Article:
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Justice, Equity, and Biodiversity Chan, Kai M.A.; Satterfield, Terre 2013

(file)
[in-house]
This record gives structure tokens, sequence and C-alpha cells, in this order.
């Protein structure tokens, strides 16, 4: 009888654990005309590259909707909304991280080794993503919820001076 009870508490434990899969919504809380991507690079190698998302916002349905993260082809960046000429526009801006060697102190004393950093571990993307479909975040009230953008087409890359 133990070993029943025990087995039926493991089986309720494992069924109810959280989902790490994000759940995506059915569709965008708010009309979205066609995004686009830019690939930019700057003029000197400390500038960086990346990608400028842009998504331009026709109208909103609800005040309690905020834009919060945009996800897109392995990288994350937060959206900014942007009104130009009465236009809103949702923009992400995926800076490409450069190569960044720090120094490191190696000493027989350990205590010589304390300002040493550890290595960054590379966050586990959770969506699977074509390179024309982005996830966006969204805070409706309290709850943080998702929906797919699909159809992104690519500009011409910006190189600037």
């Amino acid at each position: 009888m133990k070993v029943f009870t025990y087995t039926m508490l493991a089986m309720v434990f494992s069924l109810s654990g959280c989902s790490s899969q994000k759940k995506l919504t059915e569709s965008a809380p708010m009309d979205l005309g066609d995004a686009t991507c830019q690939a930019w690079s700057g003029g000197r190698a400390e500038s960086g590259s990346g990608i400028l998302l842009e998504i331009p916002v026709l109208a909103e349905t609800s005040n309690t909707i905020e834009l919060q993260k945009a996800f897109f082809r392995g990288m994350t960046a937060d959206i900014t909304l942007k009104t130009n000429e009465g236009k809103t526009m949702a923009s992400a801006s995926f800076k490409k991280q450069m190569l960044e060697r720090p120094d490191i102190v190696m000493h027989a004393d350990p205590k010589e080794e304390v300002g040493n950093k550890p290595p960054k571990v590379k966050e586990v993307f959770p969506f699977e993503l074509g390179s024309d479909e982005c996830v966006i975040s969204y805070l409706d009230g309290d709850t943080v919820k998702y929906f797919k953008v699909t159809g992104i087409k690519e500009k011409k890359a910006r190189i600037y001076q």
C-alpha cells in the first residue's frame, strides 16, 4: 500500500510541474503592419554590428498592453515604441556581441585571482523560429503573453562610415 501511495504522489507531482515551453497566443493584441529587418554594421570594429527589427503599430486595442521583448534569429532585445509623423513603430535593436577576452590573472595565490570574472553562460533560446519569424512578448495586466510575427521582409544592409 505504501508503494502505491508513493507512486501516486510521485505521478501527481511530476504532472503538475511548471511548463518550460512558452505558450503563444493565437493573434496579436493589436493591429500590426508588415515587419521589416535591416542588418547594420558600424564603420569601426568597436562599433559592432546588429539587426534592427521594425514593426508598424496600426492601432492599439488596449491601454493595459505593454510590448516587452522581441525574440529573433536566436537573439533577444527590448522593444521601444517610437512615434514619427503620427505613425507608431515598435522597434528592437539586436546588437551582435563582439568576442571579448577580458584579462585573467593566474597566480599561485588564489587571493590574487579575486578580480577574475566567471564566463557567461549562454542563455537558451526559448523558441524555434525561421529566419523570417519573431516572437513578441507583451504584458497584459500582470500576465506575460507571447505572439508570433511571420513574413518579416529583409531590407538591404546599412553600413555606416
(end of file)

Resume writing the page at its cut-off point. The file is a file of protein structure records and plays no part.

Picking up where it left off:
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Justice, Equity, and Biodiversity       Kai M.A. Chana and Terre Satterfielda aInstitute for Resources, Environment and Sustainability, University of British Columbia, 2202 Main Mall, Vancouver, B.C., V6T 1Z4, Canada phone: (+1) 604.822.0400; fax: (+1) 604.822.9250; email: kaichan@ires.ubc.ca Websites: http://kchan.org ; http://www.ires.ubc.ca/personnel/core-faculty/ Relevant university courses: conservation biology; human dimensions of conservation; environmental ethics; biodiversity and public policy Keywords: biodiversity; justice; equity; conservation; future generations; ecosystem services; nature?s benefits; duties to non-human organisms; environmental ethics; moral values; rights; access to resources; restitution; environmental justice; livelihoods  Available online 8 August 2007.   Article Outline I. Introduction  II. What is Justice?  III. Inclusion of Future People: Benefits of Conservation  IV. Inclusion of Nonhuman Organisms  V. Just Attention to Existing People: Costs of Conservation  A. Distribution of Risks by Class, Gender, and Ethnicity  B. Reflections on the Distribution of Values: Cultural Sovereignty versus Cultural Naivet?  C. The Distribution of Rights, Title, and Access  D. Colonial Legacies and Restitution VI. Conclusions  Glossary  References THE STRUGGLE TO SUSTAIN BIODIVERSITY is a struggle for the just and equitable treatment of others, including not only existing people but also future generations and nonhuman organisms. But in the urgency to protect biodiversity, the interests of local people have often been transgressed. To guard against these human injustices while advancing the goals of conservation, we need a coherent and shared understanding of these competing demands of justice. We work toward such an understanding by discussing the benefits of conservation?especially to future people; the fair treatment of nonhuman organisms; and the human consequences of conservation. I. Introduction The struggle to sustain biodiversity is a struggle for justice and equity, a struggle to treat others fairly where those others include not only existing people but also future generations and nonhuman organisms. But in the urgency to protect biodiversity, the interests of existing people?especially those who are physically proximate to protected areas?have often been transgressed. To guard against human injustices while also advancing the fair treatment of nonhuman organisms and future people, we need a coherent and shared understanding of the competing demands of justice. We work toward a common understanding by discussing first the progress made in addressing the interests and justice-demands of existing and future people and nonhuman organisms, and then the current state of knowledge and debates regarding those demands. We then discuss how conservation actions have at times involved insufficient attention to the rights and interests of existing people, especially those surrounding or previously within the protected areas. In doing so, we draw upon case studies to bring life to the human impacts of conservation actions. II. What is Justice? Aristotle clearly established that just and equitable treatment is not necessarily equal treatment, as differing circumstances call for differing treatments. Accordingly, justice and equity are considerably more difficult to agree upon and to achieve, in part because a common understanding of merit?what a person deserves?has been elusive. To determine ?justice as fairness? in the treatment of people, Rawls (1999) has advanced the notion of the veil of ignorance, by which people are called upon to consider what distribution of circumstances they would prefer given that they imagine the experience of every person who might be affected by the decision. According to Rawls, this approach would better attend to concerns associated with the identities and number of people impacted by an action, which some argue are is ignored by utilitarianism. Like much of economics, utilitarianism seeks the greatest total good regardless of the specifics of distribution. Utilitarianism may therefore imply preference for alternatives in which the disadvantaged are further disadvantaged, as long as the total gain is more. Utilitarians argue that the amount that people benefit from a given impact depends on their circumstances?for example, the poor benefit more from a dollar than do the rich?such that utilitarianism?s aggregation of benefits sufficiently accounts for equity. Other ethicists counter that justice must go beyond an aggregation of what people want for themselves (personal preference) and also attend to what people believe constitutes a just society (principle) (Sagoff, 1998). Like many other ethicists, Rawls only intended to consider treatment of people??rational beings with their own ends and capable ? of a sense of justice? but efforts to protect biodiversity have been fueled largely by a notion of justice that extends to and beyond the boundaries of the community of existing people. Conservationists argue that the community of beings to whom we have responsibilities (?moral patients? in philosophy)?should include future generations, nonhuman organisms, and even perhaps ecosystems. We do not defend a particular theory of justice. For our purposes it is sufficient to note that justice must involve a fair distribution of rights, responsibilities, costs, and benefits. And when actions have impacts with unfair distribution, justice requires appropriate restitution. The implications of justice for moral acceptability is subject to debate within ethics: utilitarianism assumes that an action is morally acceptable if injustices are outweighed by other gains, while other theories do not allow gains to offset injustices. Regardless, the just treatment of individuals has importance for all ethical theories. III. Inclusion of Future People: Benefits of Conservation The conservation of biodiversity is fueled in part by the recognition that actions taken by existing people for their own direct benefit have diffuse?but cumulative and consequential?impacts on existing and future people through the degradation of ecosystem services (the flow of benefits from nature to humanity). Often the loss of biodiversity and its associated benefits is a vehicle for injustice, as powerful capitalist or authoritarian forces sequester environmental benefits for themselves at the expense of those less empowered. Future people deserve special consideration in the context of biodiversity and its benefits because many losses of biodiversity are irreversible. Accordingly, conservation can and should ameliorate injustice and promote the equitable sharing of biodiversity?s benefits across populations and generations. Efforts like the (Millennium Ecosystem Assessment, 2005), which recognized the needs of people right from its conception, offer considerable progress for conservation in promoting socioeconomic justice. Unlike existing people, who can be harmed physically or psychologically in the name of conservation, future people are affected primarily through benefits accrued and denied. Insofar as future people will inherit the harms experienced by their parents and grandparents, we consider these other dimensions of justice through Section IV. Ecosystem services, as the benefits that people derive from ecosystems, provide a framework for the justice concerns of future people regarding biodiversity. Although the dependence on biodiversity of the supply and stability of individual ecosystem services varies considerably and is generally poorly characterized, ecosystem services nevertheless represent the best expression of the benefits of biodiversity. Ecosystem services can be grouped into five categories: provisioning, regulating, supporting, cultural, and option. Provisioning. Degradation of ecosystems threatens the ability of existing and future people to provide for their material well-being through ?renewable? natural resources. The collapse and lack of recovery of fish stocks such as the northern cod demonstrate that ecological impacts can prevent some of these resources from being truly renewable. Recent research has revealed that we have removed the majority of the top predators from ocean ecosystems and are now harvesting less-desirable species lower in the food chain (?fishing down marine food webs?) (Pauly et al., 1998). Conservation activities attempt to address such impacts through reform of fisheries management, new technologies (e.g., turtle excluder devices, low-bycatch longline practices), and marine protected areas (MPAs). Other natural resources are impacted similarly, such as forests, whose wholesale logging may trigger shifts to other forms of dominant vegetation, undermining the productivity of timber resources. Regulating. Habitat destruction and climate change also diminish the ecological regulation of key biogeochemical processes and thereby the mitigation of damages to existing and future people. Loss of forests and wetlands impedes protection from river flooding; cutting and burning forests exacerbates climate change and its possible negative impacts; clearing of mangroves and loss of coral reefs and other coastal ecosystems undermine protection of coasts from flooding associated with tsunamis and hurricanes. Conservation activities aim to lessen these ecological insults through protected areas, best-management practices on private lands, ecological restoration or afforestation, and alternative land uses and livelihoods. Note that activities intended to mitigate one ecosystem service may have negative impacts on others: for example, afforestation in inappropriate (especially arid) locations may undermine water provision and harm biodiversity. Strategies such as biodiversity accreditation of carbon credits and management for multiple ecosystem services seek to redress these unintended consequences. Supporting. Ecological degradation also undermines the services that are crucial for realizing value of other services, such as pollination, pest control, and prevention of soil erosion for agriculture. Because the implications of such service losses to future generations are not reflected in the functioning of current economic markets it is especially important that we plan specifically for such indirect, temporally distant effects. Some existing programs do attempt to limit or lessen soil erosion, such as the Conservation Reserve Program in the United States and the Grain-for-Green program in China. We need similar large-scale projects to protect populations of native pollinators and pest enemies. Cultural. The loss of natural habitat and biodiversity gravely threatens the future contribution by ecosystems to the non-material benefits people derive from human-environment interactions (including place value, cultural identity, and aesthetic, artistic, scientific, and spiritual inspiration). Mostly to guard against this, numerous conservation nongovernmental organizations (NGOs) have targeted the protection of beautiful spaces and charismatic megafauna. Similarly, governments across the world have established protected areas that are more effective at protecting iconic but infertile landscapes than biodiversity, and the World Conservation Union (IUCN) has established a network of World Heritage sites for which cultural values are important contributors. To complement these various efforts, many governments have passed legislation protecting threatened and endangered species. Option. Perhaps more worrisome than the threats to known services are the threats to ecosystems? provision of future values that we do not yet understand: the option values (recognized as a separate category of services by Daily et al. (2000) but not the Millennium Ecosystem Assessment (2005)). Plants like the rosy periwinkle and the Pacific yew were considered relatively unimportant until it was discovered that they are especially effective in treating childhood leukemia and other cancers for which medicines are lacking. Only by protecting a large component of biodiversity?including rare and inconspicuous organisms?can we sustain the options of future generations (Mangel et al., 1996). Such reasoning was part of the motivation for the 1992 UN Convention on Biological Diversity, which commits nations to protect biodiversity within their borders and rich nations to assist less-developed countries in this task. Unfortunately, while much has been done, much has not?both within nations and between them. Major unresolved philosophical issues impede the just treatment of future generations:  1. To what extent do we have responsibilities to people whose identities depend upon our decisions (the future individuals paradox): do we only need to ensure that their lives are worth living, or do we have responsibilities beyond that (Parfit, 1984)? 2. How should we deal with shifting baselines (Pauly, 1995)? That is, if future generations grow up with less natural habitats or less-intact ecosystems, they may be satisfied with less than what we might be, so how should we calculate our impacts on future generations?  3. To what extent are we responsible for the way that our actions might change the actions of future generations (impacting yet subsequent generations)? When changes are irreversible, most would agree we are responsible for the impacts on all future generations. But if we degrade ecosystems and compromise the ecosystem services of future generations in a manner that is theoretically reversible, human psychology might nevertheless render it unlikely to regain the services, as restoration ?seems? much more onerous, uncertain, and supererogatory than protection. Should we apply a utilitarian approach to calculate the various expected direct implications of our actions or should we apply the logic of Immanuel Kant, according to which we should act only in a way that we would have all generations act? While utilitarianism might seem to allow some generations to unsustainably harvest natural ecosystems and biodiversity, Kantian logic would seem to prohibit this.  4. What is an appropriate discount rate? To obtain mathematically bounded solutions and to reflect the expected improvement of material well-being, economists discount future costs and benefits, assuming that foregone benefits will be more easily substituted and that committed costs will be more easily borne (Portney and Weyant, 1999). (Note that this discounting to account for the interest on investments does not entail discounting the well-being of future generations through ?time preference,? which most ethicists rebuke.) How is well-being likely to change and how can we appropriately account for our expectations and our uncertainties?  5. What will future people value? What is the relative value of general wealth (converted natural capital) versus (unconverted) natural capital?is it permissible to replace naturally provided ecosystem services with human-engineered services? If so, when and to what extent? The crux of this question seems to be how much future people will appreciate the cultural values associated with biodiversity, some of which seem much more difficult, if not impossible, to replace.  6. What does sustainability entail, and is it necessary in a moral sense, sufficient, or neither? Related to the above, there is a debate regarding the demands of sustainability. Weak sustainability would require us to ensure that future generations enjoy at least the same quality of life (allowing for substitution between natural resources and various other forms of capital), while strong sustainability would mean that future generations would enjoy the same level of natural resources. By Rawls? just savings principle, each generation would maintain its just institutions and preserve its material base and also commit savings beyond that, apparently requiring strong sustainability as necessary but not sufficient. Utilitarianism, on the other hand, seems not to require even weak sustainability: if we could benefit many future generations by slightly impoverishing the very next generation, utilitarianism seems to require this. 7. How might we think of justice not only as equity in distribution, but equity in the processes through which such decisions are made? IV. Inclusion of Nonhuman Organisms Without necessarily subscribing to a particular theory of justice, many people feel that humanity?s collective treatment of nonhuman organisms is deeply unjust and inequitable. Indeed, it is hard to imagine a theory of justice that recognizes the moral standing of any nonhuman organisms but that finds no fault in the pervasive loss of habitat and populations and the impending global extinction of some significant proportion of Earth?s species. Widespread agreement on this injustice has contributed greatly to the major progress the conservation movement has made. In recent decades, the protected areas network has grown considerably to 12% of the global land-base, thanks to the efforts of conservation NGOs and nation states. Many nations have signed the Convention on Biological Diversity and the Convention on International Trade in Endangered Species and numerous other conservation-related international agreements. On the downside, however, the existing protected areas are disproportionately situated on steep slopes with unproductive soils, in low-diversity high-latitude regions. And those that exist on paper are often not adequately enforced or managed, such that species are routinely extirpated within their boundaries. Furthermore, protection of the marine environment has just begun, and freshwater organisms have been decimated. The imperiled state of biodiversity suggests that more remains to be done to ensure just treatment of nonhuman organisms. Yet crucial issues remain to be resolved regarding the requirements of justice to nonhuman organisms, despite the considerable attention to environmental ethics (Primack and Cafaro, 2001):  1. There are numerous perspectives on which organisms and entities should have moral standing within a theory of justice. And what is the source of any responsibilities we might have toward the nonhuman world? Nonhuman organisms, species, and ecosystems differ from people in enough ways that it is unclear that the responsibilities we have toward other people ought to be extended to these others. But if responsibilities to others (moral standing) do derive from some notion of sentience or consciousness (a capacity to feel or think), the uncertainty associated with whether non-human organisms possess the key characteristic may itself incur moral responsibilities (Chan, in press). 2. What would constitute just treatment of those entities that merit moral standing (1)? What should we aim to protect, to what extent, and at what scale? Much conservation funding gets funneled through large international NGOs, whose actions seem largely aimed to conserve species richness at the global scale. Although both The Nature Conservancy and World Wildlife Fund have organized their conservation efforts by ecoregions, attention is focused on globally threatened species and ecoregions with many such species. On the other hand, many governments at various scales have passed laws requiring conservation of species (and in some cases, subspecies) that are threatened nationally or regionally, even if not globally. Many of these laws are intended to prevent extinction entirely, but many only require measures that have sufficiently small costs. Does the taxonomic level of species merit such a dominance of attention, or do populations and other levels deserve more concern than they currently receive?  3. What is the relevance of naturalness for the demands of justice? How important is it to protect species in their native surroundings and with their historic biological communities? And what should we do in the face of climate change, which is already shifting species distributions? How should we balance the needs of individual organisms with those of species and populations, and are the justice requirements different for domesticated or invasive species? These are crucial issues for ecological restoration, conservation, invasive species management, and environmental impact mitigation. These various questions come to the fore in many conservation actions, such as The Nature Conservancy?s much-publicized efforts to protect the Santa Cruz Island fox (and numerous endemic plants). This charismatic mammal is globally endangered, threatened most immediately by predation from golden eagles that were attracted by the presence of introduced feral pigs. To the outrage of some animal welfare activists, The Nature Conservancy has been shooting the feral pigs to help dissuade the golden eagles from nesting on the island. This conservation action seems to reflect a valuation of species and naturalness over the welfare of individual animals such that conservation gains outweigh the injustices to the pigs. It is clear that there are still components of society willing to debate the appropriateness of this ethical stance. V. Just Attention to Existing People: The Consequences of Conservation If we accept that justice includes fairness in action, rules, and outcomes, then we must ask the following: are the same parties who benefit from conservation efforts those who bear the costs? And if not, what particular inequities must be attended to in the quest for greater justice in the protection of biodiversity? Currently, as areas are committed to biodiversity protection or are managed ever more strictly, extant communities? rights and access to land are often identified as primary threats to the integrity of the reserves. This threat-identification often occurs without consideration of issues crucial for just outcomes including livelihood needs in the face of a shrinking land-base, the availability of economic alternatives, and prior events such as the evacuation of peoples from the territories in question in the colonial period. Tension between human and biological priorities is especially strong when affected populations are primarily land- or sea-based (those with pastoralist, subsistence-agricultural, or fishery-based economies) and economic alternatives are nascent or elusive (West and Brechin, 1991; Leitmann, 1998; Salafsky and Wollenberg, 2000). We must also remember that indicators of biodiversity and species health are not solely status reports on physical conditions. They are imbued by values that are the products of a modern industrial world that seeks new markets in the form of wilderness experiences at same moment that it has come to recognize the loss of the ?frontier? and ?nature? and now aspires to curtail that loss by restricting the activities of others (Igoe et al., 2010).   Ultimately, most human societies value and work to preserve some aspects of biodiversity, and such efforts may be sufficient without outside involvement (Schwartzman et al., 2010). Nonetheless, restrictions imposed by conservation efforts often involve imposing a postindustrial notion of value on those who are largely outside modernism?s beneficial reach. We also cannot simply leave the recognition and restitution of injustices to those who raise its specter because the capacity to resist unjust practices is a function of power such that those with a greater ability to articulate their grievances are also those most likely to achieve desirable outcomes. A. Distribution of Risks by Class, Gender, and Ethnicity Our call for justice for human communities in conservation contexts follows the general principle of environmental justice. Poverty advocates argue that the costs of biodiversity protection are unfairly concentrated in the poorest regions of the world and can exacerbate poverty among women and other disadvantaged parties, and that when conservation benefits do accrue, their local distribution is disproportionately secured by local elites. Thus, distributional injustice expresses itself both within and between communities at a variety of scales. Globally, the overrepresentation of biological hotspots in poor areas (e.g., the tropical Andes, Mesoamerica, Madagascar, and Brazil?s Atlantic rainforest) has placed an unprecedented burden of expectation on nation states least equipped to meet conservation goals (Balmford and Whitten, 2003). This inequitable distribution of biodiversity hotspots has the potential for even greater injustice because the beneficiaries of the extractive industries that threaten biodiversity in such places are often not those who suffer its costs, and are often from comparatively wealthy populations in the developed world. Nationally and regionally, it is difficult for poorer nations to resist the inflow of foreign currency promised by an ecotourism industry enabled by protected areas?just as it is difficult to resist monetary benefits promised by extractive industries. This is the very income necessary to build infrastructures of protection and regulation and to reshape a nation?s land-base toward conservation objectives, but the sustainability of such infrastructure and reshaping depends upon a base level of well-being among local people that is often lacking. It has been demonstrated too infrequently that the wealth produced by conservation-based development is redistributed to those human communities that are most affected by such land-use change. The case of Madagascar?s Ranomafana National Park offers a particularly alarming example of these distributional injustices (Harper, 2002), making it illustrative but not typical. Home of the golden bamboo and greater bamboo lemurs, the park was established in the mid-1990s with an ambitious plan to reorient the economic structure of 26 adjacent villages. The intent to establish a park that also bettered the lives of local people was certainly active from the earliest stages. The intended benefits included the promise of health care to compensate for the loss of land and its anticipated accompanying local storehouse of medicinal plants; it also involved the substitutions of ?swidden? or dry rice cultivation with more intensive wet rice cultivation in the hope that this would produce greater yields and so both staple and market-ready grain. In fact, sustained health care was only offered in the form of birth control to minimize population growth and very limited acute care wherein a traveling physician assigned to 60,000 residents made occasional visits to dispense limited medicines. Health status among the local population deteriorated more generally both because of diminished land-based income and because the vision of a renaissance of traditional plant-based medicines (in the absence of alternatives) was more a conservationist fantasy than a contemporary or a historical reality. For the vast majority, the imagined income from crop intensification did not materialize. Problems were exacerbated by the expansion of Betsilo peoples into remaining Tanala land, where the former possessed the necessary resources to take over the irrigated fields of the impoverished Tanala. Further, those who were able to cultivate irrigated rice were sanctified by conservation agents as progressive and modern, while long-standing hillside (dry) cultivation was deemed a quaint but destructive tradition or a ?cultural? (namely ?Tanala?) predisposition unworthy of economic and social support. The park itself has also led to an increase in local poverty as a function of preexisting gender and caste-ascribed positions. The constant and often all-consuming labor owed in exchange for the use of rights for wet rice cultivation is often the basis for indebtedness to better-off landowners. This indebtedness most severely affects older single women who do not have male household members to fulfill these economic obligations and whose status is further compromised by reduced access to swidden (dry-cultivation) fields due to the park. Only a very small set of local elites benefited economically from the park. Not coincidentally, these few were instrumental in the park?s genesis and did not have to relinquish land in the formation of the park. Most lost the right to future claims to forested land, but again, the elites recovered more easily and fully by absorbing the land belonging to others?as that land was forced into sale?or by using the land of those who had become desperate and so would accept minimal rental sums (e.g., US$12.50 for a three-year period). Justice in the above and other parallel cases requires that we remain diligent about the weighting of conservation?s costs and benefits, asking repeatedly, whom does this act benefit and for whom does it cost, particularly at local scales? And, how can sustainable systems of restitution be brought into place quickly? B. Distribution of Action, Responsibility, and Power Anthropologists have also pointed to the problematic nature of the neoliberalisation of conservation. Broadly stated this refers to the conversion of most decisions to those legitimized by market success and measures, thus tending toward a commodification of all of nature?s flows or services. But more critically, it also refers to the fact that some of the largest funders of major conservation NGOs, which are responsible for a great and growing proportion of conservation worldwide, are companies implicit in the transformation of ecosystems to intensive use (Chapin, 2004). While we recognize that good citizenship and hazardous corporate or industrial practices might well co-exist, the danger is that corporate-NGO alliances can also mask or lead to a downplaying of heinous practices on behalf of corporate entities. An illustrative example (Igoe et al., 2010). is McDonalds? Endangered Species Happy Meals campaign. ?While awareness among children of biodiversity loss may well prevail as a result, the environmental contradictions of the fast food industry are far more pervasive and integrated than a Hotspots and Happy Meals partnership can even begin to capture. The rise of the fast food industry in North America is inextricably linked to automobile culture, expanding networks of superhighways, and the industrialization of global food production systems? (ibid., p. 505). Such collaborations between those NGOs who act to protect biodiversity and those companies responsible for losses of biodiversity deserve scrutiny. On one hand, who better to fund biodiversity conservation than those who bear responsibility for the motivating problem? This is the logic of the ?polluter pays? principle. On the other hand, there are dangers (i) that the attention to the voluntary positive actions will distract public attention from behaviour and actions that degrade biodiversity (Igoe et al., 2010); (ii) that conservation organizations will have an incentive to turn a blind eye on any such behaviour and actions, lest they bite the hand that feeds them (Chapin, 2004); (iii) that the governance principles and mindsets that fuel a preoccupation with economic growth?which have largely been adopted by major conservation NGOs?will remain unchallenged despite their possible roles in creating the problems at hand (Corson, 2010); (iv) that both the extractive industries and now their conservation?through the restriction of access to wild living resources?may represent competing major threats to the autonomy and sovereignty of peoples who depend on ecosystems for their livelihoods and well-being. C. Reflections on the Distribution of Values: Cultural Sovereignty versus Cultural Naivet? A justice lens on human communities also requires us to recognize that all conservation projects are also projects of social engineering: we need people to abide by new rules, change what they do, alter their livelihoods, and so on. While social and biological change is impossible without these engineered consequences, there is a sustained failure among many conservation efforts to comprehend the injustice of the under-recognized clash of values. Biodiversity is not a value-neutral construct despite the widespread desire to avoid wanton destruction and maintain the health of needed ecosystems. By now biodiversity discourse is too deeply embedded in concomitant notions of ?ideal natures,? ?good? and ?bad? cultural practices, and utopian visions (e.g., the hoped for discovery of plant pharmacopias or the protection of primordial nonhuman landscapes). Comprehending the clash of values requires consideration of the implicit prescriptions of ideal behavior that accompany conservation projects and thus become the basis for the apportionment of benefits among the local population. Most extreme is the complete exclusion of local people in the pursuit of idealized ?prehistoric? landscapes as realized not through joint intent but ?fortress conservation? (Brockington, 2002). Subtler examples of culturally na?ve expectations are that hunting with spears is acceptable?even culturally authentic?while hunting with guns is not, and that harvesting medicinal plants is viable while foraging for sustenance is not. Justice can only be served by recognizing our assumptions, their historical roots, and the judgments of desirable behavior that follow. Only then does it become possible to appropriately negotiate values in the prescription of acceptable practice. Goals regarding biodiversity outcomes?which fuel the conservation-derived prescriptions of behavior?are clearly a key component of conservation action; but these too require collaborative negotiation, adaptive management, and some hybridization of local and nonlocal practices, knowledge, and values (Chan et al., 2007). D. The Distribution of Rights, Title, and Access Common property scholars have long attended to the importance of rights, expressed as control over the products and decision making pertaining to local resources. More recently, access has become the central point as this concept highlights the broader social contexts that permit or deny a person the ability to benefit from ?things,? be they material or symbolic resources (Ribot and Peluso, 2003). Further, access to resources is fundamental to one?s capacity to achieve and maintain a land- or sea-based livelihood, which is itself embedded in a complex web of cultural and social arrangements. Thus, the distribution of access to resources is central to theorizing justice although the processes underlying this distribution are less visible than is the assignation and ?evidence? of legal title. Use rights are often assigned through oral contract or customary practice, and it may also be mediated through lineage ties, village or religious leaders, or normative pressures. Knowledge of these dynamics is not readily available to conservation agents or even expressed by local people, for whom it has long become an inarticulable common sense. Yet use and access is also tied to systems of power, which may themselves be unjust (Asfaw & Satterfield, 2010). Changing access to achieve conservation is hazardously conducive to blind injustice in that something as seemingly simple as the individualization and legal titling of access rights to property (also a feature of aid and development agendas, and neoliberalism generally) may involve a fundamental shock to the social system. Even where a system of individualized property rights is firmly established, individuals? rights to take actions that degrade ecosystems and threaten biodiversity are highly contentious. For example, in the United States there is a strong anti-Endangered Species Act property rights movement, which claims that the federal government has no business dictating what a landowner should or should not do with his or her own land. Is it just to force property owners to bear the costs of conservation, just because they were ?unlucky? enough to host endangered species? Such perceived injustice has fueled the common practice of ?shoot, shovel, and shut up? for endangered species, since landowners can often escape responsibility when endangered species are not shown to inhabit the property in question. In recognition of these equity concerns, the NGO Environmental Defense and the US Fish and Wildlife Service have instigated several programs that alleviate the burden on landowners (Wilcove and Lee, 2004). In other countries such as Canada, the United States experience has led to a shying away from endangered species legislation pertaining to private lands. E. Colonial Legacies and Restitution Throughout the developing and developed world there exists the undeniable legacy of colonialism in the conception of biodiversity and its conservation. For instance, many national parks were established for the benefit of colonial administrations but have since become important cornerstone landscapes for the benefit of biodiversity. Yet, the populations evacuated from such sites have both living memories and oral records of these injustices. And such injustices are often the basis in the contemporary period for severely degraded relations between the nation state and conservation NGOs, as well as for intertribal or intercommunity conflict. The iconic Serengeti National Park in northern Tanzania offers a case in point (Neumann, 1998). The colonial period itself saw increased disruption of customary land use and practices in the form of restricted access to hunting and forest resources. By the end of the colonial period, ordinances pertaining to the new network of national parks went so far as to exclude traditional and land-based people entirely. ?Under this ordinance, the Tanganyika National Parks become for the first time areas where all human rights must be excluded thus eliminating the biggest problem of the Trustees and the Parks in the past? (Neumann, 2000, p. 125). Serengeti National Park was less a product of the local colonial administration, which recognized the hardship such parks would generate, than of international conservation organizations operating in the 1920s and 1930s, whose vision of what Africa should be was a mythical unspoiled wilderness, rhetorically explained as an effort to save species from extinction. In fact, the displaced (particularly Maasai pastoralists) watched the beneficiaries parade by with prized game while poverty and intertribal conflict came to characterize those on the periphery. In a 1957 memo, a Maasai observed, ?From time to time we see [white] hunters passing ? with the trophies of animals that they have shot ? It is the same people and their friends who wish to evict us from the National Park, yet we think it is they who are the enemies of game rather than us? (quoted in Neumann, 1998). In settler nations with significant Aboriginal populations, such as the United States, Canada, New Zealand, Australia, Brazil, Chile, and so on, many heretofore unresolved Aboriginal treaty obligations are closely tied to the establishment of national parks. Some parks were used to justify placing Aboriginal populations on reservations. More recently, some parks have become a means of settling conflicts over traditional territories, but in doing so they also confine Aboriginal populations to limited use of those areas as prescribed by conservation objectives. In South Dakota, the Lakota Sioux have been pushed aside for a series of mining interests and are now faced with the possibility that the land left aside by the extractive industries will be managed for conservation, thus continuing and deepening injustices. The Sioux have not accepted compensation monies, and instead seek the recovery of treaty lands, the recovery of the bison, and the restoration of mountains they deem sacred. The dispute has unfortunately pitted recreational users of the area against the Sioux Nation and has produced such acrimony that the council of the nation ?describes the United States as an imperialistic power that has sought to undermine, diminish and abolish not only the Lakota land-base but Lakota rights to self-sufficiency and self-determination? (Halder, 2003, pp. 105?107). The failure to recognize past injustices often impedes successful community-based conservation, as does the failure to establish meaningful local control over the governance of a conservation area (Timko & Satterfield, 2008). And it is difficult at best to sort out the historical contingencies that invariably complicate any new conservation effort (including which populations or lineages have decision authority over particular parcels or goods derived from within these) (West, 2006). At the very least, justice will require a vastly deeper historical understanding of the local trajectories and consequences of both colonial legacies and associated programs of human evacuation. Such an understanding will enable a vastly improved system of recompense, where the primary goal of negotiation is not solely cash for land, but the recognition of the legitimacy of historical claims and the provision of substantive decision-making control over future uses, regulation, and access to benefits. Conservation efforts are further complicated by histories of war and genocide. In such postconflict societies, both the land and the people are often traumatized, and the nation states in which they are embedded tend to be comparatively unstable. Central Africa, home to some of the remaining populations of great apes, offers cases in point. Such settings pose a particularly vexing set of problems as concerns justice. In some cases, poverty and sustained human degradation have fueled desperate measures, including the consumption of great apes and other endangered species as ?bushmeat,? and the further degradation of any available resources. And yet, no one (human or otherwise) will be served in the long run by equally desperate measures to secure conservation by continued force. VI. Conclusions To close, we agree with Zerner (2000) that biodiversity conservation depends on the development of solutions that are socially just and ecologically informed. As a society, we should strive for sustainable economic development wherein biodiversity conservation is pursued?for its global and future benefits and for its own sake?in harmony with the cultural, social, and economic well-being of local peoples. 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Satterfield, Seeking social equity in national parks: Experiments with evaluation in Canada and South Africa, Conservation and Society 6 (2008), pp. 238-254. http://www.conservationandsociety.org/article.asp?issn=0972-4923;year=2008;volume=6;issue=3;spage=238;epage=254;aulast=Timko G.E. Varner, In Nature?s Interests? Interests, Animal Rights, and Environmental Ethics, Oxford University Press, Oxford, UK (1998). West, 2006. P. West, Conservation is Our Government Now: The Politics of Ecology in Papua New Guinea, Duke University Press Durham, NC (2006).  West and Brechin, 1991 In: P.C. West and S.R. Brechin, Editors, Resident Peoples and National Parks: Social Dilemmas and Strategies in International Conservation, University of Arizona Press, Tucson (1991). Wilcove and Lee, 2004 D.S. Wilcove and J. Lee, Using economic and regulatory incentives to restore endangered species: Lessons learned from three new programs, Conserv. Biol. 18 (2004), pp. 639?645. Full Text via CrossRef | View Record in Scopus | Cited By in Scopus (16) Zerner, 2000 In: C. Zerner, Editor, People, Plants, and Justice: The Politics of Nature Conservation, Columbia University Press, New York (2000). Glossary ecosystem services  The conditions and processes through which natural ecosystems, and the biodiversity  they comprise, sustain and fulfill human life. Examples include provision of clean water,  maintenance of livable climates (carbon sequestration), pollination of crops and native vegetation,  and cultural, spiritual, and intellectual inspiration.  environmental justice  The balanced distribution of costs and benefits among stakeholders in the design  and implementation of environmental policies and projects.  equity  The state, quality, or ideal of being just, impartial, and fair.  justice  The appropriate treatment of others; fairness in actions, rules, and outcomes.  livelihood  Possession of income and/or access to resources sufficient to meet basic life needs.  restitution  The act of restoring to the rightful owner something that has been taken away, lost, or  surrendered; the act of compensating for loss, damage, or injury.